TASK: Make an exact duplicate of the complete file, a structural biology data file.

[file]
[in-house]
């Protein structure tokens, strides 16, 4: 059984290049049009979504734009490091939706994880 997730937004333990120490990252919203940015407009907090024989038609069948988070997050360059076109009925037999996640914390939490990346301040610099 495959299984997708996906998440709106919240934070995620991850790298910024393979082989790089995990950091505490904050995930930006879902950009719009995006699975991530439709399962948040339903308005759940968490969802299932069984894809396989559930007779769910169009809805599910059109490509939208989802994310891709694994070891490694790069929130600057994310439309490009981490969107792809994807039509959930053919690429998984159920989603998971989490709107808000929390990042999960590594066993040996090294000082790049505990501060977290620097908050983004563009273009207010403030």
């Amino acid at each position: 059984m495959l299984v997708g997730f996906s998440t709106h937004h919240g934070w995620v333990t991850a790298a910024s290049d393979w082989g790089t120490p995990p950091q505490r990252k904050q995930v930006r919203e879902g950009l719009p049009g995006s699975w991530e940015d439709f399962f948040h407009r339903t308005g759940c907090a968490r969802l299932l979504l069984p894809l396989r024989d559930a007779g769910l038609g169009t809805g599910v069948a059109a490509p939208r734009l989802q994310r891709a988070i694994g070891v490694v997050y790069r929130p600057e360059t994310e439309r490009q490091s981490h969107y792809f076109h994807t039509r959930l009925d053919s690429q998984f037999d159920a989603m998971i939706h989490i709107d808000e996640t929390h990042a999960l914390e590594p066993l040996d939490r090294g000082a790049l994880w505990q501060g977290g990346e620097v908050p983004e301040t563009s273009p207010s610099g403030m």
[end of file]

[in-house]
């Protein structure tokens, strides 16, 4: 059984290049049009979504734009490091939706994880 997730937004333990120490990252919203940015407009907090024989038609069948988070997050360059076109009925037999996640914390939490990346301040610099 495959299984997708996906998440709106919240934070995620991850790298910024393979082989790089995990950091505490904050995930930006879902950009719009995006699975991530439709399962948040339903308005759940968490969802299932069984894809396989559930007779769910169009809805599910059109490509939208989802994310891709694994070891490694790069929130600057994310439309490009981490969107792809994807039509959930053919690429998984159920989603998971989490709107808000929390990042999960590594066993040996090294000082790049505990501060977290620097908050983004563009273009207010403030």
């Amino acid at each position: 059984m495959l299984v997708g997730f996906s998440t709106h937004h919240g934070w995620v333990t991850a790298a910024s290049d393979w082989g790089t120490p995990p950091q505490r990252k904050q995930v930006r919203e879902g950009l719009p049009g995006s699975w991530e940015d439709f399962f948040h407009r339903t308005g759940c907090a968490r969802l299932l979504l069984p894809l396989r024989d559930a007779g769910l038609g169009t809805g599910v069948a059109a490509p939208r734009l989802q994310r891709a988070i694994g070891v490694v997050y790069r929130p600057e360059t994310e439309r490009q490091s981490h969107y792809f076109h994807t039509r959930l009925d053919s690429q998984f037999d159920a989603m998971i939706h989490i709107d808000e996640t929390h990042a999960l914390e590594p066993l040996d939490r090294g000082a790049l994880w505990q501060g977290g990346e620097v908050p983004e301040t563009s273009p207010s610099g403030m």